I gave this 3 stars on Goodreads which was possibly a bit miserly of me. 3.5 would've been more accurate as I enjoyed it and read it quite quickly. It comes under the heading of 'Military Science-fiction' I believe... these days science-fiction seems to have been compartmentalised into far more categories than it ever was years ago... and I'm not sure it's my thing precisely. I'm OK with it in small doses perhaps but endless battle scenes do bore me a bit and about half of this book concentrates on the long battle to survive against the rampant young males. I did think the various alien races were well imagined and depicted, especially the Silsviss and their planet. I'm curious about The Others as not much is said about them in this book. And I rather liked Torin Kerr as the main protagonist, her honest, no nonsense approach to everything was refreshing. So, whether I'll read more in this series is uncertain. It's a trifle too military for me *but* the world building and characterisation are both really excellent. Perhaps I'll see where the next books are in the Devon library system and go from there.

Lastly, Busman's Honeymoon by Dorothy L. Sayers.

Harriet Vine and Lord Peter Wimsey are now married. They head off to a large house in the village where Harriet grew up, for their honeymoon... Peter decided to buy it because Harriet always loved it as a child. The seller is supposed to be there to meet and help them settle in, but for some reason he's not there. Eventually they gain entrance and the housekeeper, gardener, vicar, chimney sweep, Uncle Tom Cobley, and Bunter, Peter's valet, all help get the house ready to live in. But where *is* the owner? 'In a neighbouring town attending to business', suggests the housekeeper. And they all accept this explanation until something is required in the cellar...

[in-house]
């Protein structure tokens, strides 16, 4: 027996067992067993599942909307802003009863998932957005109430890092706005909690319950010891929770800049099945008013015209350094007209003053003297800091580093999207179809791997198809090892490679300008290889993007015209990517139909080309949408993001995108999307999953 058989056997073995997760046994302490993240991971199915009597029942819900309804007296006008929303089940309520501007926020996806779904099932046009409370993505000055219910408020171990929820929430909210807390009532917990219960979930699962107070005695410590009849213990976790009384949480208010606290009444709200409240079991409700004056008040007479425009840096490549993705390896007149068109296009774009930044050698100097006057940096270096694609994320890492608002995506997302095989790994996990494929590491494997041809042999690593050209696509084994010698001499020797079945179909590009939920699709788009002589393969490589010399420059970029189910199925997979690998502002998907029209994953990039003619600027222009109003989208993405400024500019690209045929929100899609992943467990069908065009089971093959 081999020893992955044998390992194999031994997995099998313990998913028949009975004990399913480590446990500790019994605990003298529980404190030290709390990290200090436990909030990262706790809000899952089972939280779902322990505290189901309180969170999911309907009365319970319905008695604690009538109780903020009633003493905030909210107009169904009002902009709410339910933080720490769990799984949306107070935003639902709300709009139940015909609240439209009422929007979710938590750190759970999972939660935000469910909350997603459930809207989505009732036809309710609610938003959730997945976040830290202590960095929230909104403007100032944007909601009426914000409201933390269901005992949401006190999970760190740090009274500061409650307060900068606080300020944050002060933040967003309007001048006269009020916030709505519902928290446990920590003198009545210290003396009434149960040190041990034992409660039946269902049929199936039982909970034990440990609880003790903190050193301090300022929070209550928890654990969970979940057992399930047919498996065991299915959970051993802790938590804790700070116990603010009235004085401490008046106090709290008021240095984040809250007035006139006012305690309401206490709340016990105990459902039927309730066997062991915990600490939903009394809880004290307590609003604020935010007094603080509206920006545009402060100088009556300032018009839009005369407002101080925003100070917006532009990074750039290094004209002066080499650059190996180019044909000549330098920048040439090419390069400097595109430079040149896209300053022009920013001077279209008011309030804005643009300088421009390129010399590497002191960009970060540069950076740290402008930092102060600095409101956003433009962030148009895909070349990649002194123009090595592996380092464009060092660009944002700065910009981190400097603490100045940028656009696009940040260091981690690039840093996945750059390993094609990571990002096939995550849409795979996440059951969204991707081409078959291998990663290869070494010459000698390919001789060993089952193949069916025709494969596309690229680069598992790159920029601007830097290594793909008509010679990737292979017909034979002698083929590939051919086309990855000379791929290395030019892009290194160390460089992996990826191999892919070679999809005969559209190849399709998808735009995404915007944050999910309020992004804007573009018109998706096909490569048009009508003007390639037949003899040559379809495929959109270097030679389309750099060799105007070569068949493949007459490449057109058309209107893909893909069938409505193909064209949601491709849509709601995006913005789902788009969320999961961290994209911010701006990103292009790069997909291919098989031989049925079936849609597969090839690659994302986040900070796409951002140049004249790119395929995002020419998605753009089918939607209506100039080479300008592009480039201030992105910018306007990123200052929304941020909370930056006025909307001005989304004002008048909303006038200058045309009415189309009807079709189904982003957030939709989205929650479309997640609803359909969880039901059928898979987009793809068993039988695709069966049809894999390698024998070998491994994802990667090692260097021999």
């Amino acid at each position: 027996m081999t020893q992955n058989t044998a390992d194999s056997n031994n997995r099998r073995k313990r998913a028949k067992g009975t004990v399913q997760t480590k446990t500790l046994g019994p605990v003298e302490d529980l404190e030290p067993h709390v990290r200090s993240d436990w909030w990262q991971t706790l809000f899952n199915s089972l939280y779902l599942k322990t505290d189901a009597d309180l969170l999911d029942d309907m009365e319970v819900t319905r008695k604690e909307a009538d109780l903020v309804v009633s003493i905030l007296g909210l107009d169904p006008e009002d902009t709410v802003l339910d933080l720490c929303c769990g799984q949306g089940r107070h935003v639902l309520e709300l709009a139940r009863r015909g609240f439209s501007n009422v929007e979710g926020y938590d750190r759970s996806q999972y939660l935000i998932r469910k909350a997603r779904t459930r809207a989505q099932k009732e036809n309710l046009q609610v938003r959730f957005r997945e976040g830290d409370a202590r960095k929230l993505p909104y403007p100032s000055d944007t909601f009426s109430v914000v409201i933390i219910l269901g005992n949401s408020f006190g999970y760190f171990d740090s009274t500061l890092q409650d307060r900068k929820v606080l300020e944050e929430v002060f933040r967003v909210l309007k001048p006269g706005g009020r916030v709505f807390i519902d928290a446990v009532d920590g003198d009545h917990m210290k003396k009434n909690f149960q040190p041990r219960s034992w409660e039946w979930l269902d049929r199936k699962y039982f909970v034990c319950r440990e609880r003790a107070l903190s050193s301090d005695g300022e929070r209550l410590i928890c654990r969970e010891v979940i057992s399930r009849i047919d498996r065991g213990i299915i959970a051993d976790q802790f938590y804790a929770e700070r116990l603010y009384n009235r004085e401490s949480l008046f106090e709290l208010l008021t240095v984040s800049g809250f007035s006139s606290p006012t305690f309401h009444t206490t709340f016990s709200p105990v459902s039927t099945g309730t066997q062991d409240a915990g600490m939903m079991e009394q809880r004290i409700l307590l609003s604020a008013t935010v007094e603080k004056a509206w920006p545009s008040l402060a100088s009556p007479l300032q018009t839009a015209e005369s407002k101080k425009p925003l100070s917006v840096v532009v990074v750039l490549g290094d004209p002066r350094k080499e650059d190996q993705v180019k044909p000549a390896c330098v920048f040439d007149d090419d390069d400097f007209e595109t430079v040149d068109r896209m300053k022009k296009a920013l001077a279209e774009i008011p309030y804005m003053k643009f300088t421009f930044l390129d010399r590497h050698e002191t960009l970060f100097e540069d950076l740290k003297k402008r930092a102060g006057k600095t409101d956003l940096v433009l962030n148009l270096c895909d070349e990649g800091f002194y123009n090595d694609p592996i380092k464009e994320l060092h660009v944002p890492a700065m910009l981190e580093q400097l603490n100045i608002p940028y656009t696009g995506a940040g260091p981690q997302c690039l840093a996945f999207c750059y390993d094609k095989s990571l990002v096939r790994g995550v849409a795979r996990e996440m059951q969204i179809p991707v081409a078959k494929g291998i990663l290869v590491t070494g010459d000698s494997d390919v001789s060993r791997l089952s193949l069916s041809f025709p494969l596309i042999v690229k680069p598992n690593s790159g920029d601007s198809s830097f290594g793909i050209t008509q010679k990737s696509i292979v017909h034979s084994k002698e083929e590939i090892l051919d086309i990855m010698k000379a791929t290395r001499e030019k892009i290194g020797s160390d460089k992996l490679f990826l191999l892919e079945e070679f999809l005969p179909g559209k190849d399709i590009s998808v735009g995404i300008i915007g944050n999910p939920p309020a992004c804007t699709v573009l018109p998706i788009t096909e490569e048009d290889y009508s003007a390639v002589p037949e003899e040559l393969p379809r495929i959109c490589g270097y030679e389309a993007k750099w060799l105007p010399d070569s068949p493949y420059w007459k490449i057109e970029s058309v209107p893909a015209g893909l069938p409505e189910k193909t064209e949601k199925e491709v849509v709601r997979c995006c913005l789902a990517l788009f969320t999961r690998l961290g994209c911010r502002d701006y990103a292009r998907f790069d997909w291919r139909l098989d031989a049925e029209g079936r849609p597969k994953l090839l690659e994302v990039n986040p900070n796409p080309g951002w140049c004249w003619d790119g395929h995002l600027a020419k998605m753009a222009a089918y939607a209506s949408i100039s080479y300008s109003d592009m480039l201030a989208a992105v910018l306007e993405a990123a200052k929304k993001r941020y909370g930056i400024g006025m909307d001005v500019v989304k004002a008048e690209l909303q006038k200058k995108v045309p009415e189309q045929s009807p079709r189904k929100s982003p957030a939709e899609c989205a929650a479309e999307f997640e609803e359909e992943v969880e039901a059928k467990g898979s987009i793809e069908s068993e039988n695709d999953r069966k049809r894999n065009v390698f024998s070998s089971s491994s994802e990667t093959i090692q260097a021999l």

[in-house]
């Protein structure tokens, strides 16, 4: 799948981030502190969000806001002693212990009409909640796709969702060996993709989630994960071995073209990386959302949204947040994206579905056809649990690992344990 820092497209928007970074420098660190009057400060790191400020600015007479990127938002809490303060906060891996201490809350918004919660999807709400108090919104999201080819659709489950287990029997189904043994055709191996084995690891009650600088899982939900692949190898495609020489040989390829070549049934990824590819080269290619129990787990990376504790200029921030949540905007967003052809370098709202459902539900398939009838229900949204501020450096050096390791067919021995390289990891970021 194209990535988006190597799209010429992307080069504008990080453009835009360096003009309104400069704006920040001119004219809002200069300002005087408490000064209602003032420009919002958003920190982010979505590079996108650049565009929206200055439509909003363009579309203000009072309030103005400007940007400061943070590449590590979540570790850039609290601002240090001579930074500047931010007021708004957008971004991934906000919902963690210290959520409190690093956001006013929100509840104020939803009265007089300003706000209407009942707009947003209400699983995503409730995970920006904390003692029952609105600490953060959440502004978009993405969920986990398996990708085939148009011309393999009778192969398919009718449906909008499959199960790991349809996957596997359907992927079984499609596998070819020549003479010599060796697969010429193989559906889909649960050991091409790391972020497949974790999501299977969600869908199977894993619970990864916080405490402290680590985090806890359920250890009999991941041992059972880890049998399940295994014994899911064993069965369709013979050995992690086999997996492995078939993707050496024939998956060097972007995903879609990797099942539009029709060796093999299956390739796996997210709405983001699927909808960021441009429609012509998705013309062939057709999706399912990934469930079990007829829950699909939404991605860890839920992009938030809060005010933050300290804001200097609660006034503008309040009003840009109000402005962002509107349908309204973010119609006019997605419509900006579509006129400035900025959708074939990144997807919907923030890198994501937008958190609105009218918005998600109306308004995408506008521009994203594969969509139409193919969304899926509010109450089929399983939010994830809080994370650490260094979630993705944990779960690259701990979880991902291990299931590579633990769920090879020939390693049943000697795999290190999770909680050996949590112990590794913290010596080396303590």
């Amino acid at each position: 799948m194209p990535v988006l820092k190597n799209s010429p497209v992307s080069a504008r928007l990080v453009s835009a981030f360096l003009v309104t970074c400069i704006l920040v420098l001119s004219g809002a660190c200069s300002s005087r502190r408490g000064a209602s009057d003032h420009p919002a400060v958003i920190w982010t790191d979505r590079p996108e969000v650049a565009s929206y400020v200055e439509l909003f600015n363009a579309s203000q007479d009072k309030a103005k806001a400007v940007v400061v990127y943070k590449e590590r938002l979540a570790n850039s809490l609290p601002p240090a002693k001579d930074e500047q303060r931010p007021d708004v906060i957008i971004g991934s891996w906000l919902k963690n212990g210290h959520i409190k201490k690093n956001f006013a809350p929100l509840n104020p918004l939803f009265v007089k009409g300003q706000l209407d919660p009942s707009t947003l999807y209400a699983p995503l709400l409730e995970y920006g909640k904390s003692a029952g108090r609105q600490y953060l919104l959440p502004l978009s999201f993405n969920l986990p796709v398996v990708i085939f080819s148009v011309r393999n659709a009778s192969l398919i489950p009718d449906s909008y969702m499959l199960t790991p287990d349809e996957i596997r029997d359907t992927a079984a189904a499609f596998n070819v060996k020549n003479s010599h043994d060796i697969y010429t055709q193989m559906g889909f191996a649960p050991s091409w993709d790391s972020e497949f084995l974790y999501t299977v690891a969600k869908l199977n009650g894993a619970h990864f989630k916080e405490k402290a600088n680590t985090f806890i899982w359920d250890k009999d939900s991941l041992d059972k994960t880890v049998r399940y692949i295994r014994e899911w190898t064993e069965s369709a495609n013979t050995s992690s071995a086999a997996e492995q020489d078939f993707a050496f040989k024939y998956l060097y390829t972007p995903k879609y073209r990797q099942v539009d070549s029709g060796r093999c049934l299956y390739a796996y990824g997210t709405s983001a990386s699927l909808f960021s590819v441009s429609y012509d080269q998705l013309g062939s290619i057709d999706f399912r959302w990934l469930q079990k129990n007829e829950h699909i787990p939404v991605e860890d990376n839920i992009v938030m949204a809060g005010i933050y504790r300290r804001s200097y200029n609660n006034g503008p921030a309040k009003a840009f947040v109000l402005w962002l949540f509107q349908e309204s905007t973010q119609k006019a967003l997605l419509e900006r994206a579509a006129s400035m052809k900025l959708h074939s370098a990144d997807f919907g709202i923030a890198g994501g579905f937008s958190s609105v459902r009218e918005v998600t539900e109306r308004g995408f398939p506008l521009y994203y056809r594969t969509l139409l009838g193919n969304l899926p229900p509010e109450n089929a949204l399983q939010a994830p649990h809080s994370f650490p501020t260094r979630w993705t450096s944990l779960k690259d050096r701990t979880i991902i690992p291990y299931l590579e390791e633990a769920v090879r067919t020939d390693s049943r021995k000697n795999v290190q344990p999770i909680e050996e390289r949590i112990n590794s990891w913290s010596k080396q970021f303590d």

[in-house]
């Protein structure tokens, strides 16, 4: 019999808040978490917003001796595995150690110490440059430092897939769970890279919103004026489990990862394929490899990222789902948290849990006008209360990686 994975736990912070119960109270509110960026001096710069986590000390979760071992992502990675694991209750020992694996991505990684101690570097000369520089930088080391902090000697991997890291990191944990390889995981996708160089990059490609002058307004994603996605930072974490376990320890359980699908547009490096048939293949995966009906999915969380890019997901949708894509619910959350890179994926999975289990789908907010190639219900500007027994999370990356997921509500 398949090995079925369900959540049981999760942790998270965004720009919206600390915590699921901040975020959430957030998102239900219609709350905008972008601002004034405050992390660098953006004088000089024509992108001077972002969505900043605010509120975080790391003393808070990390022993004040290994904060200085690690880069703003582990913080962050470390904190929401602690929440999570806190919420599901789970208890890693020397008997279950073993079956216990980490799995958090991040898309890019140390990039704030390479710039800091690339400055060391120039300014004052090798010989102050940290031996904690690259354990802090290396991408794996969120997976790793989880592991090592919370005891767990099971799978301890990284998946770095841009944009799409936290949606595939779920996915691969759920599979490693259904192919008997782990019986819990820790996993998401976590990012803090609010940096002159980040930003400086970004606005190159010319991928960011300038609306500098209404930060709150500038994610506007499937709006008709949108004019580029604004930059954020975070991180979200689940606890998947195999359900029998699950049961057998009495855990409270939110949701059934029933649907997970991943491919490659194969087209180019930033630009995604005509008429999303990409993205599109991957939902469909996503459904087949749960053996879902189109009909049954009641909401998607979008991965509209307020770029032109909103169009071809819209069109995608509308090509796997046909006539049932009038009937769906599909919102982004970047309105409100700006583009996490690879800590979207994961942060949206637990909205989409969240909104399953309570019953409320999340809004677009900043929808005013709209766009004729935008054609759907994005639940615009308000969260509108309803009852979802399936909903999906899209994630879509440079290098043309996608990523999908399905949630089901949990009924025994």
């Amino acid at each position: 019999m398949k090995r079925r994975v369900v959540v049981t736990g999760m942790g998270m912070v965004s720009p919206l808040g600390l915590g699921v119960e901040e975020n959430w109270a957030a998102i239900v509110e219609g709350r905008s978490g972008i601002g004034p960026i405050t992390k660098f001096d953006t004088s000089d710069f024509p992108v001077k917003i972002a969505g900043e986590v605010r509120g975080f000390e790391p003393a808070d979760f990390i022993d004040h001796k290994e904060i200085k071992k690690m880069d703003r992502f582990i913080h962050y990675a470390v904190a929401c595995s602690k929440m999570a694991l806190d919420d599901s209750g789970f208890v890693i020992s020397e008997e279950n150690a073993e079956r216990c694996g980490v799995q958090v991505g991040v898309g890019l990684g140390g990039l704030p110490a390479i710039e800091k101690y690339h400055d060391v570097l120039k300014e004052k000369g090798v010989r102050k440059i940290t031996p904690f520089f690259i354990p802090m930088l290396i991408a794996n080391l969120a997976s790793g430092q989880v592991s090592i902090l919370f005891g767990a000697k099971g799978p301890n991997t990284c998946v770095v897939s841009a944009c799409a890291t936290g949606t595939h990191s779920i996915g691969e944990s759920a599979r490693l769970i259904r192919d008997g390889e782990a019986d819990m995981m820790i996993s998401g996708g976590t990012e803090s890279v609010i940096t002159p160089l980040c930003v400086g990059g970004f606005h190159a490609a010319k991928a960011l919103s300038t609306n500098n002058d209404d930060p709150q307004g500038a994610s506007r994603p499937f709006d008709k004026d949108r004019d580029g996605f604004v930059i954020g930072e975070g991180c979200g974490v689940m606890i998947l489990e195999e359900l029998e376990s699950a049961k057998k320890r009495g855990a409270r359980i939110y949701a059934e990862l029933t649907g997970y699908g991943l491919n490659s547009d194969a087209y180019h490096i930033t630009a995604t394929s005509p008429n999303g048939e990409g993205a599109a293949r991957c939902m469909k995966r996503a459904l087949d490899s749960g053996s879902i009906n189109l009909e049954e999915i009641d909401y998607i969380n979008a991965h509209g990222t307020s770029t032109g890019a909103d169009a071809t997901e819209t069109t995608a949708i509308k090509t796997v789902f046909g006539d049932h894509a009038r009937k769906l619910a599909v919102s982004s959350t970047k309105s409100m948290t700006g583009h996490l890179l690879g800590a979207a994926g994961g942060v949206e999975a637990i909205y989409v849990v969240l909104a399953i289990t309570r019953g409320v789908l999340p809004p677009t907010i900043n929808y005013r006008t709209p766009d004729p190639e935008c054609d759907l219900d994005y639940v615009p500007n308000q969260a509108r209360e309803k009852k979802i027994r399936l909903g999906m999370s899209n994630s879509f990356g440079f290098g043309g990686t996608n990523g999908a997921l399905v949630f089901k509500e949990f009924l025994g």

I gather Dorothy L. Sayers wrote this as a love story about Peter and Harriet after their wedding, with a little murder and mayhem thrown in to keep crime readers happy. It's not the place to start if you've never read any of her Wimsey books as this is the last novel she wrote about him, the final volume being a book of short stories I believe. I thought it was delightful, full of humour, quite a lot of romance, and the murder aspect was actually very good. I didn't solve it and had no idea who the culprit was until it was revealed at the end. The thing about Harriet and Peter is that they've neither of them had an easy time of it. Harriet was accused of murdering an ex-lover, culminating in a notorious court case (Strong Poison), and Peter has not been the same since he fought in World War One (the same can be said for the men I knew who fought in World War Two). So it's brilliant to have a book where they've both found happiness at last and I can't help but feel they're perfect for each other. I have an anthology of all of the Wimsey short stories Sayers wrote, Lord Peter, and I honestly can't wait to read them now, plus I have a few of the early Wimsey novels still to read.



Kay said...